As House Beautiful editor in chief Newell Turner says in his opening letter for the October issue, never say never. While the focus of the magazine for the last six years has been exclusively on American design, this month they expand their view and travel abroad, visiting Americans who have homes from Paris to Africa. As the world gets smaller and boundaries begin to blur, global influences in interiors have become a part of the American landscape. So how does a Florida-born designer do the Bahamas? It may not be a big jump geographically, but let me share my sneak peek at how Amanda Lindroth brought her “modern meets preppy meets Hemingway in Cuba” sensibility to her house in Lyford Cay.
Resisting the typical Caribbean color scheme of bright colors and shell filled shelves, Amanda stayed with a fresh all American blue and white palette, mixing a bold navy and white Sunbrella stripe with a royal Island Ikat by China Seas. The one level house is full of sliding glass doors which Lindroth dressed with full curtains and dummy rattan blinds that hide the awkward space at the top. Although a Bahamian resident now for over 20 years, she channeled her roots with the resort glam of mid century Florida, adding rattan wherever she could, including a vintage screen for the blank wall above.
The other end of the living room features a fabulous wall of seemingly casually assembled art. While she and her husband collect late 19th to early 20th century paintings of the Bahamas by vacationing American artists, the gallery might just as easily include a drawing by her daughter. Art and books are the stuff of life and as Lindroth says, “An island house should look like a home.”
I just love this whimsical vignette! As Lindroth says, “Every island house needs a fantastic, spilling-over bar.” This scene simply spells relaxation, bare feet and fun. You can practically hear the music in the background! The happy eclectic mix includes everything from decorative poufs and a rope clock from Two’s Company to a painting by well known Bahamian folk artist Amos Ferguson. I’ll take a Mount Gay and tonic please!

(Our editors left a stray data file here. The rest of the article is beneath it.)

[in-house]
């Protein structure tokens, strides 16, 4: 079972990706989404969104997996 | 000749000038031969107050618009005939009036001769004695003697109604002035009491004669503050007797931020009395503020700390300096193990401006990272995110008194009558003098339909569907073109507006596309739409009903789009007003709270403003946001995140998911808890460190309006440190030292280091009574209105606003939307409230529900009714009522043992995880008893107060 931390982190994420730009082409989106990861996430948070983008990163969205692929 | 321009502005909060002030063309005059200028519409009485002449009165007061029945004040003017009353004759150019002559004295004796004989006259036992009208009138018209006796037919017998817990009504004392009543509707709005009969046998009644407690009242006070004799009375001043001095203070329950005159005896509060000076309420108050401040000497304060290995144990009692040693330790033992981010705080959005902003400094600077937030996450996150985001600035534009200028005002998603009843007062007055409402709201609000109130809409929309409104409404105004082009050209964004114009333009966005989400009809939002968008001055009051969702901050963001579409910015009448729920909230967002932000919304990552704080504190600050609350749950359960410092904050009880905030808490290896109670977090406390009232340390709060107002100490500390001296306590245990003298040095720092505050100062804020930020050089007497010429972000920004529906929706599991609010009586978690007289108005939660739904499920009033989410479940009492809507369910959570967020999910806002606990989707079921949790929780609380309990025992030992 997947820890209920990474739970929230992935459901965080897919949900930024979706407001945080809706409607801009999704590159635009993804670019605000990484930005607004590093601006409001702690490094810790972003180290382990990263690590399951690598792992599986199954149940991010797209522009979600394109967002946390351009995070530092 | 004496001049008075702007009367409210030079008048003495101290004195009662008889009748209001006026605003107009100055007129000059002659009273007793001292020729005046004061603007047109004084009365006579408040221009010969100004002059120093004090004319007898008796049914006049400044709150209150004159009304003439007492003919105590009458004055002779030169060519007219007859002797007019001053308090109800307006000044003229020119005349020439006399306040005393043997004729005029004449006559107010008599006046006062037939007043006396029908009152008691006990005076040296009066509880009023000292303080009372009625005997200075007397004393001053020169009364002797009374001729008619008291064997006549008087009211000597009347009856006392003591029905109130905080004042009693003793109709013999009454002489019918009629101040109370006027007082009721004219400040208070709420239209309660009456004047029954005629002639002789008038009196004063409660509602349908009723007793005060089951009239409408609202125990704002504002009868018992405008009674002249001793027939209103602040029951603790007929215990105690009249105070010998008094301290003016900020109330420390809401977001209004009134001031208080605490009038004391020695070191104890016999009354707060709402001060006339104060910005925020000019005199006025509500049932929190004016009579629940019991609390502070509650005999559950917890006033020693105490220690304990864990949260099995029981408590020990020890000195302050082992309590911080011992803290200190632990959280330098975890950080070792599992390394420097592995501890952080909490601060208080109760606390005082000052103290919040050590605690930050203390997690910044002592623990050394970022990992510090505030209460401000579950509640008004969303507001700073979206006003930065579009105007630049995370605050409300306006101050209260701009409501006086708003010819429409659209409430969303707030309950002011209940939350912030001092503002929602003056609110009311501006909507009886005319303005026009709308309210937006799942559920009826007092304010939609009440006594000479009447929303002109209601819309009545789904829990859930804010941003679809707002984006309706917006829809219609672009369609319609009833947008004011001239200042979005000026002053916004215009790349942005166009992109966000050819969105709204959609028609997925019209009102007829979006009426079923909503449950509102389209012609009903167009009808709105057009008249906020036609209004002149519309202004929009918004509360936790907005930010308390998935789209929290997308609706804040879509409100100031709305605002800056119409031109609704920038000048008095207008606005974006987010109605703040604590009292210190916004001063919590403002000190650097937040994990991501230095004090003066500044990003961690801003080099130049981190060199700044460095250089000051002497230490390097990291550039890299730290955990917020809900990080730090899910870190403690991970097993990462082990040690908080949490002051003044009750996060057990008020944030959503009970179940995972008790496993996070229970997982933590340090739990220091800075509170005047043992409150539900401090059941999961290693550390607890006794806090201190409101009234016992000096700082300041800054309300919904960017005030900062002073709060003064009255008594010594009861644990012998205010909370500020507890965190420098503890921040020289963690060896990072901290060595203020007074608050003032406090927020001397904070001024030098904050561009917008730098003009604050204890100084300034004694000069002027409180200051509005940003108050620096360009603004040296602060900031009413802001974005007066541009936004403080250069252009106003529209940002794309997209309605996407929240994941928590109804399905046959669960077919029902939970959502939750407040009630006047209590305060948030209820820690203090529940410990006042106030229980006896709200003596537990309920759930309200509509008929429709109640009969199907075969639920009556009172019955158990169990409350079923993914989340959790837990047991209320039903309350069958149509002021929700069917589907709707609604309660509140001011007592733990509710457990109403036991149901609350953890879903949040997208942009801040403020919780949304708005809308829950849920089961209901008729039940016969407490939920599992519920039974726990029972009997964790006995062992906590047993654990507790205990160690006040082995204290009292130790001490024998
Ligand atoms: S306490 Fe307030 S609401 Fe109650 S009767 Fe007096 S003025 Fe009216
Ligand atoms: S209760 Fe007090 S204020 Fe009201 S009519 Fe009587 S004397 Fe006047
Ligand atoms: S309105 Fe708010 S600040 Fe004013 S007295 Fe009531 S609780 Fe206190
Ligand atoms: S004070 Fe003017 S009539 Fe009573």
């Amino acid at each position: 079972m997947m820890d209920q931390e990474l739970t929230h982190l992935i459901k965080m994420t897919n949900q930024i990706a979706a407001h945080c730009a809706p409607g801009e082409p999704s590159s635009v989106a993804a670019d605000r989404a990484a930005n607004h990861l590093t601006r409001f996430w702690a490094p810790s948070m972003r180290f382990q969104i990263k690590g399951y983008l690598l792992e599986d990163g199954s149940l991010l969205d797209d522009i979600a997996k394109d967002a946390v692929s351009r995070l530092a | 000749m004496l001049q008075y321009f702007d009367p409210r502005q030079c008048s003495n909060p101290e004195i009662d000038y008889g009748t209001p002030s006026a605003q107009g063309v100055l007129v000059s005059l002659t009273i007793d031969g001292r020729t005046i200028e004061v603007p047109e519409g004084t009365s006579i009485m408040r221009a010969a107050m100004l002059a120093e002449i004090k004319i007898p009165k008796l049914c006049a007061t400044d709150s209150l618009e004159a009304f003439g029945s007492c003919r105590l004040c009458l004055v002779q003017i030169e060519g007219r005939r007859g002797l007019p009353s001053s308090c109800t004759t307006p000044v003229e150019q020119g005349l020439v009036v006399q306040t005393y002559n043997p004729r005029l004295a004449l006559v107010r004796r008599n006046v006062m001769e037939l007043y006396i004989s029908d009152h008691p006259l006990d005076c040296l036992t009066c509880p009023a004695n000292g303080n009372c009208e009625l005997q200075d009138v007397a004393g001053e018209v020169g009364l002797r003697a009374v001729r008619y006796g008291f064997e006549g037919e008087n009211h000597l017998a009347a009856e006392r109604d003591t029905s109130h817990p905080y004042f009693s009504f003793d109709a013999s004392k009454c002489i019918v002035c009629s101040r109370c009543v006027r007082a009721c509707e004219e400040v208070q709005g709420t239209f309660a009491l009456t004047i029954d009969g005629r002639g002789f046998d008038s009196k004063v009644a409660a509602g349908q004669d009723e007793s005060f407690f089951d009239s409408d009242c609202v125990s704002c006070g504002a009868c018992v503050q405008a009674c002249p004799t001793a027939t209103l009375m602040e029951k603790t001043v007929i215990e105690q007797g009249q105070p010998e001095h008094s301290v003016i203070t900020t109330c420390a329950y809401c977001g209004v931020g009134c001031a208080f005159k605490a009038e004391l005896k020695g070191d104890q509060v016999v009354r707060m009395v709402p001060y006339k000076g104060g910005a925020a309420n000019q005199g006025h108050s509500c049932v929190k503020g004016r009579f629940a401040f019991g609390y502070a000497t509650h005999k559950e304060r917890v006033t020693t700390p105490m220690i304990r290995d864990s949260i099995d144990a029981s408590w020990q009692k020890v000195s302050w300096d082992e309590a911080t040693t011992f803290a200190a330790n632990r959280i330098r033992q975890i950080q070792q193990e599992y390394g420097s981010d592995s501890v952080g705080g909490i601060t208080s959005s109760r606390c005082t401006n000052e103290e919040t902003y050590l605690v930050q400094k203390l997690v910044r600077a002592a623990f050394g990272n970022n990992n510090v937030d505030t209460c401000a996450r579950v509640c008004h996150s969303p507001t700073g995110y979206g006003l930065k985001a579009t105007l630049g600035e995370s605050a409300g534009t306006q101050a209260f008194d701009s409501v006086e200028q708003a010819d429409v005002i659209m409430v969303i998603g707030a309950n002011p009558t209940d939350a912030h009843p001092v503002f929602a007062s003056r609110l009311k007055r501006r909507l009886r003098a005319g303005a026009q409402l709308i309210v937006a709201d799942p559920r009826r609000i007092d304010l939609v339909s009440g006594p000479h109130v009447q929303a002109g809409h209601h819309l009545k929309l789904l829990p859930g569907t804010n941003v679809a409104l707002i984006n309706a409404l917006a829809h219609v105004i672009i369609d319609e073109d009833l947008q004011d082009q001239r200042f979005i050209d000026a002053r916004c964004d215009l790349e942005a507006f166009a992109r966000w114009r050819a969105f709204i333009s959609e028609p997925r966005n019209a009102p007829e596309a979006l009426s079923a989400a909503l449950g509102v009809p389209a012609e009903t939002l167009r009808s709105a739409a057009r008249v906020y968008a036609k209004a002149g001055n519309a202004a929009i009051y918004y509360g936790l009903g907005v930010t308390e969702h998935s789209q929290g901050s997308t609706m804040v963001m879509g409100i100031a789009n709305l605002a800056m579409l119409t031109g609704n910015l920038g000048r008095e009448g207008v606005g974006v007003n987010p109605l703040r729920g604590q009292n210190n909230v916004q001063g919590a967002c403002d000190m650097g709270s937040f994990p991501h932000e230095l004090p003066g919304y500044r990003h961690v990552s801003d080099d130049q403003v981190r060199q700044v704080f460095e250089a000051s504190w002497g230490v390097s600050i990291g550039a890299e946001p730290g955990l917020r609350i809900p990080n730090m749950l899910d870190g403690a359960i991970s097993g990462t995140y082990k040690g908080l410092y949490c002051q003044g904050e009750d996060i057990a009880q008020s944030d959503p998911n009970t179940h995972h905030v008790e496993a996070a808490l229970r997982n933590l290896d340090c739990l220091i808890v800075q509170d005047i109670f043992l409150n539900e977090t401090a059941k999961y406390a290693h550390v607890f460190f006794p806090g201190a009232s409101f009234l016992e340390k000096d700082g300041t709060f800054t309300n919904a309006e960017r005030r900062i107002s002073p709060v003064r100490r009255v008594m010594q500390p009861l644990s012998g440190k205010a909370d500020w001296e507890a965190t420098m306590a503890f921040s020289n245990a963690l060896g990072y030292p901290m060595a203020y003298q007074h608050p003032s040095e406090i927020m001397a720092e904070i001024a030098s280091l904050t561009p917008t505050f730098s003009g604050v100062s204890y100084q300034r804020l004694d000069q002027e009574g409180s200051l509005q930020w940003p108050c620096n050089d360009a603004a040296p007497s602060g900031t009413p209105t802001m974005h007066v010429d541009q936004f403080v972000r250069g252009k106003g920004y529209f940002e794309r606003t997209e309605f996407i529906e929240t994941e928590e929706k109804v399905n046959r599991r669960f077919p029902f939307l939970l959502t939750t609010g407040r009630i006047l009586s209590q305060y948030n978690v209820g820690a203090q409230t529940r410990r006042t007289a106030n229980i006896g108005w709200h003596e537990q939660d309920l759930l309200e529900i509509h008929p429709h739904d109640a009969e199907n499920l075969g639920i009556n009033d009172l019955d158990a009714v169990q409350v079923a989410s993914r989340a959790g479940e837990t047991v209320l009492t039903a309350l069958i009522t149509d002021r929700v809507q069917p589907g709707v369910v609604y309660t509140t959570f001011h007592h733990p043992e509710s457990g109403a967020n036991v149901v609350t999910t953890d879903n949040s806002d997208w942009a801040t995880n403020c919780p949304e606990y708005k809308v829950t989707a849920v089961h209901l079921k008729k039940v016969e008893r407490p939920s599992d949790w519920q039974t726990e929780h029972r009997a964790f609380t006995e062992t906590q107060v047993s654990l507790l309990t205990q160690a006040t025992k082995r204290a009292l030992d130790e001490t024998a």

To give her dreamy Caribbean bedroom additional height and add some architectural interest, Lindroth raised the canopy to the ceiling and covered two tall screens with a dramatic Duralee blue and white ikat. Always resourceful, Amanda locally found several bolts of 1960s white eyelet of different patterns that she had her upholsterer seamlessly piece together. And here the vintage rattan was given a coat of paint to allow the vintage Baker console, reglazed to a dark finish, to stand out as the single accent piece.
All photos by James Merrell
Many of us are challenged designing a child’s bedroom that can transition gracefully to later years. Lindroth’s daughter Eliza’s bedroom is a successful example of pretty that appeals to all ages! The sea life themed artwork has a youthful bent and I love seeing the collection of sneakers. The entire house is covered in seagrass – concealing a terrazzo floor. Lindroth keeps a stock of Dash and Albert striped rugs on hand to cover up wine, dog or even toddler accidents. And if too many have marred the landscape, at $1/square foot, the seagrass can be replaced.
Island life can make for interesting decorating challenges. Listen to Amanda tell her entertaining version of what living in the Bahamas can mean for work and pleasure.